A pretender to medical skill which he does not possess; one who practices as a physician or surgeon without adequate preparation or due qualification. See El- mergreen v. Horn, 115 Wis. 385, 91 N. W. 973.
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Lat. Whichever way you take it.
1. A room that can accomodate four persons. 2. This applies to a unit of electricity that has a quadrillion or 1015 BTUs. It will last around 293 terra watt hours for powering electrical items.
The rate of a hotel room that is suitable for four people. It applies to any room or unit that will accomodate four persons.
Lat. The fortieth. The first Sunday in Lent is so called because it is about the fortieth day before Easter. Cowell.
Offerings formerly made, on Mid-Lent Sunday, to the mother church.
The third volume of the year books of the reign of Edward III. So called because beginning with the fortieth year of that sovereign’s reign. Crabb, Eng. Law, 327.
Lat. In Roman law. The fourth part; the quarter of any number. measure, or quantity. Hence an heir to the fourth part of the inheritance was called “hwres ex quadrante.” Also a Roman coin, being the fourth part of an as, equal In value to an English half-penny. In old English law. A farthing; a fourth part or quarter of a penny.
An angular measure of ninety degrees.
In old English law. A measure of land, variously described as a quarter of an acre or the fourth part of a yard-land.
In old records. A stone-pit or quarry. Cowell.
Lat. In the civil law. The four-years course of study required to be pursued by law-students before they were qualified to study the Code or collection of imperial constitutions. See Inst proem.
Divided into four parts. A term applied in conveyancing to an indenture executed in four parts.
A person who is descended from a white person and another person who has an equal mixture of the European and African blood. State v. Davis, 2 Bailey (S. C.) 558.
Lat. In Roman law. Informers who, if their information were followed by conviction, had the fourth part of the confiscated goods for their trouble.
More than double indemnity in insurance cases. Often known as multiple indemnity.
Lat. In the civil law. A pleading on the part of a defendant corresponding to the rebutter at common law. The third pleading on the part of the defendant. Inst. 4, 14, 3; 3 Rl. Comm. 310. Qua; ab hostibus capinntur, statim ca- picntium fiunt. 2 Burrows, 093. Things which are taken from enemies immediately become the property of the captors. Quae ab initio inntilis fuit institutio, ex post facto convalescere non potest. An institution which was at the beginning of no use or force cannot acquire force from after matter. Dig. 50, 17, 210. Quae ab initio non valent, ex post facto convalcscere non possnnt. Things invalid from the beginning cannot be made valid by subsequent act. Tray. Lat. Max. 482. Quae accessionum locum obtinent, ex- tinguuntur cum principales res peremp- tse fuerint. Things which hold the place of accessories are extinguished when the principal things are destroyed. 2 Poth. Obi. 202; Broom, Max. 496. QU.33 AD UNUM FINEM 971 QU.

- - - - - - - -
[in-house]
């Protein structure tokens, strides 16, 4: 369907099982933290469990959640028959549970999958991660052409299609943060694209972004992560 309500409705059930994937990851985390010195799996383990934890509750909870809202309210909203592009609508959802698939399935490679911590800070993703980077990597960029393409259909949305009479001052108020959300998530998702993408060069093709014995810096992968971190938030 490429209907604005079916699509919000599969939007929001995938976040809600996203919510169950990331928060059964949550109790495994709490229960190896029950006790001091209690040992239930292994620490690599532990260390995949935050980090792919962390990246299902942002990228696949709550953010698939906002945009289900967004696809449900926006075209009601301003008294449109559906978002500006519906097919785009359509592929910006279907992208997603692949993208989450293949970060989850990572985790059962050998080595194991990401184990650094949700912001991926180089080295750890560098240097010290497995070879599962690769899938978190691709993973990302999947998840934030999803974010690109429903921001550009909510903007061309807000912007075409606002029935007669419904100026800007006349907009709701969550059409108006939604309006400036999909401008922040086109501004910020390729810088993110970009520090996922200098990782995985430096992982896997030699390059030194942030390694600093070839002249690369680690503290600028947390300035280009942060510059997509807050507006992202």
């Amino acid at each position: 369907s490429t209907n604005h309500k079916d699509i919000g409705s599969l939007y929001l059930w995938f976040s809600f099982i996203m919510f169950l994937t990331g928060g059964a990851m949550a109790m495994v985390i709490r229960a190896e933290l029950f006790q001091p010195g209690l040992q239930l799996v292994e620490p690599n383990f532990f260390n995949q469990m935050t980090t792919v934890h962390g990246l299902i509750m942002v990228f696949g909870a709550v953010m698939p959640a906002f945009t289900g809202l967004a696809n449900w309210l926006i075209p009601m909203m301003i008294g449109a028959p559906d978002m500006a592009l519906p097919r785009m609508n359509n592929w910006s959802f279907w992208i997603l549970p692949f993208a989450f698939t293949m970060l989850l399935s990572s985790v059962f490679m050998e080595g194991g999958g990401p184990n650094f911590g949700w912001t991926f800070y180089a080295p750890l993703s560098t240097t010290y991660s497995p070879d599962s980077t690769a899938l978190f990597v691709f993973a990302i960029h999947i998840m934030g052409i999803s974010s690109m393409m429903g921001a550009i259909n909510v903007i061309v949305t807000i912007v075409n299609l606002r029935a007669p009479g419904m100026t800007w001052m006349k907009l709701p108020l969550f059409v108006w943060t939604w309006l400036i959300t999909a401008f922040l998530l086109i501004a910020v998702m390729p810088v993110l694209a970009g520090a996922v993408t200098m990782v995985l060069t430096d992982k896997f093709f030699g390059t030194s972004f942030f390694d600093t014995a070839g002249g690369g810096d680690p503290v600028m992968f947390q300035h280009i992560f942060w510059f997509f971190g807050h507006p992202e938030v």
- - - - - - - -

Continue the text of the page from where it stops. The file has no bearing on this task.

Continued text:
a Latin phrase that means that the 2 things that appear to be different on the surface are actually the same matter.
This, in England, is the statutory, as well as the popular, name of a member of a religious society, by themselves denominated “Friends.”
Quaecunque intra rationem legis in- veniuntur intra legem ipsam esse judi- cantur. Things which are found within the reason of a law are supposed to be within the law itself. 2 Inst. GS9. Quaslibet concessio domini regis cap! debet stricte contra dominum regem, quando potest intelligi duabus viis. 3 Leon. 243. livery grant of our lord the king ought to be taken strictly against our lord the king, when it can be understood in two ways. Quaclibet concessio fortissimo contra donatorem interpretanda est. Every grant is to be interpreted most strongly against the grantor. Co. Litt. 183a. Quaelibct jurisdictio cancellos suos habet. Jenk. Cent. 137. Every jurisdiction has its own bounds. Quaelibct pardonatio debet capi secundum intentionem regis, et non ad deceptionem regis. 3 Bulst. 14. Every pardon ought to be taken according to the intention of the king, and not to the deception of the king. Quaclibet poena corporalis, quamvis minima, major est qualibet poena pecu- niaria. 3 Inst. 220. Every corporal punishment, although the very least, is greater than any pecuniary punishment Quteras de dubiis legem bene discere si vis. Inquire into doubtful points if you wish to understand the law well. Litt
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